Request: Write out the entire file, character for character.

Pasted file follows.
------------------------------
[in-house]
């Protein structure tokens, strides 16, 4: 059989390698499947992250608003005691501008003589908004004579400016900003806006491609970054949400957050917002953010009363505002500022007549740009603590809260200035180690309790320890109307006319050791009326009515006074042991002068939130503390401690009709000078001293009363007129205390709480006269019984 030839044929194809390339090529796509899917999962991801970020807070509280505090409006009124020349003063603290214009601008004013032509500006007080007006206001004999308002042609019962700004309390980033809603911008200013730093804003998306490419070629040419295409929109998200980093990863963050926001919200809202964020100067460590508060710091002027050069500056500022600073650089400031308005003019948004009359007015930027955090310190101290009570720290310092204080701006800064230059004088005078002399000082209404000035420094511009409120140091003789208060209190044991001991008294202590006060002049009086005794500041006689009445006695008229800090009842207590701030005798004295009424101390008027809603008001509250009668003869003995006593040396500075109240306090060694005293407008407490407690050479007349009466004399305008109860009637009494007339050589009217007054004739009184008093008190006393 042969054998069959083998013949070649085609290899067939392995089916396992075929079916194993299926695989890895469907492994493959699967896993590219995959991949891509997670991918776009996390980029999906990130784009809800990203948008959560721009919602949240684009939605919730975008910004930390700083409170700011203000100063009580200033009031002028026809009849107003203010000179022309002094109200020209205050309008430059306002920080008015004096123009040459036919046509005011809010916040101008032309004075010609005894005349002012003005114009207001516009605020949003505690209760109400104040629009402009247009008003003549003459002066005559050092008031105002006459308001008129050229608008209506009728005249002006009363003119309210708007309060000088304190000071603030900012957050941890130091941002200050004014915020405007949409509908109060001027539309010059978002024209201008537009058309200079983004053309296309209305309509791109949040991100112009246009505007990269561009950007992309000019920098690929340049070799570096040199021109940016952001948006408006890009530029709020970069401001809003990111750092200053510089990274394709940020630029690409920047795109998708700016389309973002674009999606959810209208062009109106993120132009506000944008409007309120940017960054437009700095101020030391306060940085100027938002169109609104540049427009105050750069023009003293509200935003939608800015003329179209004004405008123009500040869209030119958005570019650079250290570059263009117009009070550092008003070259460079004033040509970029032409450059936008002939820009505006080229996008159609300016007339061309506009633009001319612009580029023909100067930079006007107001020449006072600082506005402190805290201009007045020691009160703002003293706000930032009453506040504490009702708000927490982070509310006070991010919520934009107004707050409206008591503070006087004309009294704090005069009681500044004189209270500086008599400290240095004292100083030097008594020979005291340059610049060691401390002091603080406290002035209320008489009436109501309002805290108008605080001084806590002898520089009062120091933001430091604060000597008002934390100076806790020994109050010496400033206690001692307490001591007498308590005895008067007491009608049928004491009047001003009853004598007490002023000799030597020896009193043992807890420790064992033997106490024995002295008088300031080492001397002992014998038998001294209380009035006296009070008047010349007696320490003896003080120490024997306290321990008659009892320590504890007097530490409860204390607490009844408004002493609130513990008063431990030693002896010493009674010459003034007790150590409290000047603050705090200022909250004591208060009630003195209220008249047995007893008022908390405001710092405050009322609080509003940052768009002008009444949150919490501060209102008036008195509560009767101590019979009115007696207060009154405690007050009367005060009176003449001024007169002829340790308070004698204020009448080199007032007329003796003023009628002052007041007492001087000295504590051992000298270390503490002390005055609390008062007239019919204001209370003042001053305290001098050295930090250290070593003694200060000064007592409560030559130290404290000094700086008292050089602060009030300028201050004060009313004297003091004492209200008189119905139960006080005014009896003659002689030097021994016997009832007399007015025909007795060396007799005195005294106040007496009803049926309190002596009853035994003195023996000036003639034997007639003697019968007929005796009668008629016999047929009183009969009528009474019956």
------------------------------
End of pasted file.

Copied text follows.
[in-house]
């Protein structure tokens, strides 16, 4: 059989390698499947992250608003005691501008003589908004004579400016900003806006491609970054949400957050917002953010009363505002500022007549740009603590809260200035180690309790320890109307006319050791009326009515006074042991002068939130503390401690009709000078001293009363007129205390709480006269019984 030839044929194809390339090529796509899917999962991801970020807070509280505090409006009124020349003063603290214009601008004013032509500006007080007006206001004999308002042609019962700004309390980033809603911008200013730093804003998306490419070629040419295409929109998200980093990863963050926001919200809202964020100067460590508060710091002027050069500056500022600073650089400031308005003019948004009359007015930027955090310190101290009570720290310092204080701006800064230059004088005078002399000082209404000035420094511009409120140091003789208060209190044991001991008294202590006060002049009086005794500041006689009445006695008229800090009842207590701030005798004295009424101390008027809603008001509250009668003869003995006593040396500075109240306090060694005293407008407490407690050479007349009466004399305008109860009637009494007339050589009217007054004739009184008093008190006393 042969054998069959083998013949070649085609290899067939392995089916396992075929079916194993299926695989890895469907492994493959699967896993590219995959991949891509997670991918776009996390980029999906990130784009809800990203948008959560721009919602949240684009939605919730975008910004930390700083409170700011203000100063009580200033009031002028026809009849107003203010000179022309002094109200020209205050309008430059306002920080008015004096123009040459036919046509005011809010916040101008032309004075010609005894005349002012003005114009207001516009605020949003505690209760109400104040629009402009247009008003003549003459002066005559050092008031105002006459308001008129050229608008209506009728005249002006009363003119309210708007309060000088304190000071603030900012957050941890130091941002200050004014915020405007949409509908109060001027539309010059978002024209201008537009058309200079983004053309296309209305309509791109949040991100112009246009505007990269561009950007992309000019920098690929340049070799570096040199021109940016952001948006408006890009530029709020970069401001809003990111750092200053510089990274394709940020630029690409920047795109998708700016389309973002674009999606959810209208062009109106993120132009506000944008409007309120940017960054437009700095101020030391306060940085100027938002169109609104540049427009105050750069023009003293509200935003939608800015003329179209004004405008123009500040869209030119958005570019650079250290570059263009117009009070550092008003070259460079004033040509970029032409450059936008002939820009505006080229996008159609300016007339061309506009633009001319612009580029023909100067930079006007107001020449006072600082506005402190805290201009007045020691009160703002003293706000930032009453506040504490009702708000927490982070509310006070991010919520934009107004707050409206008591503070006087004309009294704090005069009681500044004189209270500086008599400290240095004292100083030097008594020979005291340059610049060691401390002091603080406290002035209320008489009436109501309002805290108008605080001084806590002898520089009062120091933001430091604060000597008002934390100076806790020994109050010496400033206690001692307490001591007498308590005895008067007491009608049928004491009047001003009853004598007490002023000799030597020896009193043992807890420790064992033997106490024995002295008088300031080492001397002992014998038998001294209380009035006296009070008047010349007696320490003896003080120490024997306290321990008659009892320590504890007097530490409860204390607490009844408004002493609130513990008063431990030693002896010493009674010459003034007790150590409290000047603050705090200022909250004591208060009630003195209220008249047995007893008022908390405001710092405050009322609080509003940052768009002008009444949150919490501060209102008036008195509560009767101590019979009115007696207060009154405690007050009367005060009176003449001024007169002829340790308070004698204020009448080199007032007329003796003023009628002052007041007492001087000295504590051992000298270390503490002390005055609390008062007239019919204001209370003042001053305290001098050295930090250290070593003694200060000064007592409560030559130290404290000094700086008292050089602060009030300028201050004060009313004297003091004492209200008189119905139960006080005014009896003659002689030097021994016997009832007399007015025909007795060396007799005195005294106040007496009803049926309190002596009853035994003195023996000036003639034997007639003697019968007929005796009668008629016999047929009183009969009528009474019956």